Detroit is an enlightening microcosm to examine both culture and politics in a city dominated for 60+ years by African Americans and their unfailing loyalty to the Democratic Party. You could also say that Detroit is a city without a Republican. See my blog about the finances of the State of California: A State Without Republicans.
Detroit is in ruins.
Yet there are other cities in the US "rust belt" that have undergone a similar decline in population and loss of jobs to Asia who are not devastated. Instead, with more balanced leadership, other areas have "adjusted" and have either prospered or at least did not slide into a horrifying decay like Detroit. Pittsburgh is a good example. They completely lost the Steel industry but is today is voted one of the best places to live.
Detroit's population has shrunk from 1.8 million in 1950 to an estimated 800,000 today (55% reduction). Pittsburgh population also shrank by 55% from 670,000 in 1950 to 300,000 in 2010.
The big difference is that Pittsburgh is 90% white and Detroit is 82% black. Race is obviously the key difference. It's the people. It's black people who have ruined Detroit---black people and those that prey on them including the Democratic party (although Pittsburgh leans Democratic too). Unfortunately, they just don't have the traditions and capability of building up themselves and their community like those with Northern European or North Asian ancestry. They have a solid Third World mentality that begets Third World reality even in America.
Obama's Third World Background
Barack Obama has a solid Third World mentality too. Indonesia, where he was raised, has a solid Third World mentality too as does Africa---where he also lived. (I've lived in both Indonesia and two countries in Africa, so I'm qualified to comment) Now, Obama is (naturally) bringing the Third World to America! And he's leading in the polls!! By the way, this is the precise point that the new film "Obama 2016"
He's seen only government as the primary enterprises in his early life as there are minimal traditions of free enterprise or capitalism in Africa (Kenya) and Indonesia. Both places are basket-cases of poverty, corruption and failure where it's extremely difficult for private business to prosper. In America, Obama has only been on the receiving end of the benefits of a prosperous society and he seems to be determined to NOT understand how and where the country's wealth comes from. Because of that extreme ignorance, he'll easily bite the hands that feed him.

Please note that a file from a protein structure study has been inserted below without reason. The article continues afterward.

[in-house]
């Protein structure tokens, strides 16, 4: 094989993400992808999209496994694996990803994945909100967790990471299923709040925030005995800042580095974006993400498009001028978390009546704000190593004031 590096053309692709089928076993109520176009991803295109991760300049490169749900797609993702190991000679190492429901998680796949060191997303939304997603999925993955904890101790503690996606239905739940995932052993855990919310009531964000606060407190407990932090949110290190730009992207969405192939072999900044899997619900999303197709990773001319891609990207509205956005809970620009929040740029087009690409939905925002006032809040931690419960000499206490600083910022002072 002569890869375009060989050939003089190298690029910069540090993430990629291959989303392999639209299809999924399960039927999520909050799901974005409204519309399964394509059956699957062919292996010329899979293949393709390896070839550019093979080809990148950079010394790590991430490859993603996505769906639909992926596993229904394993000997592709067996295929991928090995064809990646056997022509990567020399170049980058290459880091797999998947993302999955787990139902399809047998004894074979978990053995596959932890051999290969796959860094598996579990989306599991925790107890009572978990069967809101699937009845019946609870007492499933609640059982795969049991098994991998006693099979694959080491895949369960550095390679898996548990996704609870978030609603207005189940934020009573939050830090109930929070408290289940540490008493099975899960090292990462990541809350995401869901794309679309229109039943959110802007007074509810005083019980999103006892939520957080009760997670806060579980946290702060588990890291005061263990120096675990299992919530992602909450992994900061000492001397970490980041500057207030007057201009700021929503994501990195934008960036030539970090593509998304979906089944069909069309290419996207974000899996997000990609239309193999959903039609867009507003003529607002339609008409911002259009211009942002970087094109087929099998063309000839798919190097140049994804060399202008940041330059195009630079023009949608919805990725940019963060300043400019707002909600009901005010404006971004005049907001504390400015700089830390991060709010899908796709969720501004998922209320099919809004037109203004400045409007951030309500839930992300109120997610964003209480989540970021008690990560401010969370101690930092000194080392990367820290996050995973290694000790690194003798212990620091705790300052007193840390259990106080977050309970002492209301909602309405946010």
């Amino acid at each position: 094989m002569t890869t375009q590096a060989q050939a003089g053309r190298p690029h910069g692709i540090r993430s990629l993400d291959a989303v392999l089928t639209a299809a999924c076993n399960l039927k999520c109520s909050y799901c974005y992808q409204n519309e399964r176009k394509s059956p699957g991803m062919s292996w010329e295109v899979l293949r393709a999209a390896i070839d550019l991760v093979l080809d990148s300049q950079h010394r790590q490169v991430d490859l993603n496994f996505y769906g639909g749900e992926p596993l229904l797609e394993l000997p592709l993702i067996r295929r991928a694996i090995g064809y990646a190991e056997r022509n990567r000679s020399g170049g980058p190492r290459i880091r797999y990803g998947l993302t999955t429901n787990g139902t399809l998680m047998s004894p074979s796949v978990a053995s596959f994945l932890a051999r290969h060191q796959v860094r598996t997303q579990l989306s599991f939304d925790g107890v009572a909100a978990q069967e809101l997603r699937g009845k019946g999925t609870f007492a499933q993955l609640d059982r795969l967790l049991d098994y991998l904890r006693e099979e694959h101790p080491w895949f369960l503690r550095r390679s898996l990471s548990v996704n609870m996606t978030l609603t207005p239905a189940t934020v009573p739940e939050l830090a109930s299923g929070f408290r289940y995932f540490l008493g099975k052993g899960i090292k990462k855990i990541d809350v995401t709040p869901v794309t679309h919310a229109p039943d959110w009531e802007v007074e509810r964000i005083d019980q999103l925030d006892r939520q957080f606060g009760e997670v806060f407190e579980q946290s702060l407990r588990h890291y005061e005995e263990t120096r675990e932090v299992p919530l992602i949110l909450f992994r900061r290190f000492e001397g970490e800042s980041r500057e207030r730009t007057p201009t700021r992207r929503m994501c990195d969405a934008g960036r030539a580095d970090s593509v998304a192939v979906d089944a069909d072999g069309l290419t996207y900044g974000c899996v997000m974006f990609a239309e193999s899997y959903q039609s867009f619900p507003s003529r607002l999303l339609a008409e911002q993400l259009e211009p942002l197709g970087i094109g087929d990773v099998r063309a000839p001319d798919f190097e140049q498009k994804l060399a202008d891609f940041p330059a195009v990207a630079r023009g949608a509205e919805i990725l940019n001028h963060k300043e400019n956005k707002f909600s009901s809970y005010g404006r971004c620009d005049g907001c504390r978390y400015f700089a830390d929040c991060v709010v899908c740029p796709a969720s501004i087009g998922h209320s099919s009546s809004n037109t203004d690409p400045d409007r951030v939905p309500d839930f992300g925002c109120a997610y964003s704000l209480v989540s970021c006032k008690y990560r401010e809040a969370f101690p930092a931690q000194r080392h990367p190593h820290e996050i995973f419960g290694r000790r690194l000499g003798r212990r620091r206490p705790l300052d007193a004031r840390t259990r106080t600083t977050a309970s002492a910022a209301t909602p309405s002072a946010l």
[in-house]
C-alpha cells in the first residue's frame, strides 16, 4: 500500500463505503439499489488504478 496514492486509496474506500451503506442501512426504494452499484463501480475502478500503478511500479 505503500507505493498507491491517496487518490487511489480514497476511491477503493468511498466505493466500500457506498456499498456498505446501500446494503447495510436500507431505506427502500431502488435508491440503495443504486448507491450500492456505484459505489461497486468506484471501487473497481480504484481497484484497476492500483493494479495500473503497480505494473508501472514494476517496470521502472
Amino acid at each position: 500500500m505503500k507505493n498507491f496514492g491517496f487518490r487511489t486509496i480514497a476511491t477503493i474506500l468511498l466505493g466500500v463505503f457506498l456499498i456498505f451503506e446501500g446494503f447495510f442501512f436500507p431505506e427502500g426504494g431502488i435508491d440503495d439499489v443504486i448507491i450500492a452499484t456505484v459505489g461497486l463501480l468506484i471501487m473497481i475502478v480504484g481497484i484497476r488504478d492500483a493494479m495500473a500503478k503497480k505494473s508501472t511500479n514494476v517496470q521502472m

His "statist" views also explain why Barack Obama has no plan to help lift up Black Americans--the group struggling the most. He vaguely calls for more "redistribution" and is all for more food stamps and easier SSDI eligibility and enrollment (Social Security Disabiliy). His "faith" is completely in "The Government" and not in 'people' nor 'god'. It doesn't seem to matter that government programs have been tried in Detroit and are still being tried with no good result. It's wasted money. (See the writing below by Jarrett Skorup) He isn't able to identify correctly the root cause of problems. For example public school teacher unions cost too much but, worse, are hurting the kids more than helping plus raising costs to unsustainable levels.
You think Obama really cares about black people? If he does, what is his proposal for real change for this group? I guarantee he'll never give a speech rallying African Americans emphasizing the need to "pick yourself up by the bootstraps", or promoting self-reliance, personal responsibility, personal initiative, or a call for more discipline and a stronger work ethic. He's in a position to positively influence this group but his emphasis is a drab emphasis on bureaucracy. Does he really think that redistribution for black people ad infinitum is good for this group? If he does, he's a fool. Sadly, I think he's a fool because Obama has proven that he is incapable of learning from "facts on the ground" whether it's the 2010 mid-term "shellacking" or even from a cop in Cambridge, MA.
We have created a monster in Obama, our first "affirmative action" president. His ego is vastly inflated and he is so over-confident having been slathered with praise for essentially nothing. He hasn't done anything of note except get elected (that was done with the backing of a political machine). He didn't really work his way through school (despite his claims). He never wrote an article for the Harvard Law Review. He never had a "real" private sector job. He never sponsored any key legislation in his brief time as Senator. He did nothing to earn a Nobel prize. He has admitted that he was a mediocre student, and since his first deed of his administration to tightly suppress release of any and all college transcripts, one can be confident that he didn't even earn admission to Harvard on merit. Everything has been handed to him because he's "black." He's a slacker and he knows it.
Because of our "politically correctness" and our inability to call a "spade a spade", a collective inability to see (the lack of) substance over "appearance" and "performance art", the future of the "real" American ideal is in peril especially if Obama is re-elected.
Now for a view on the failures of Detroit from Jarrett Skorup at the Makinac Public Policy Center:
Imagine a city where all the major economic planks of the statist or "progressive" platform have been enacted:
- A "living wage" ordinance, far above the federal minimum wage, for all public employees and private contractors.
- A school system that spends significantly more per pupil than the national average.
- A powerful school employee union that militantly defends the exceptional pay, benefits and job security it has won for its members.
- Other government employee unions that do the same for their members.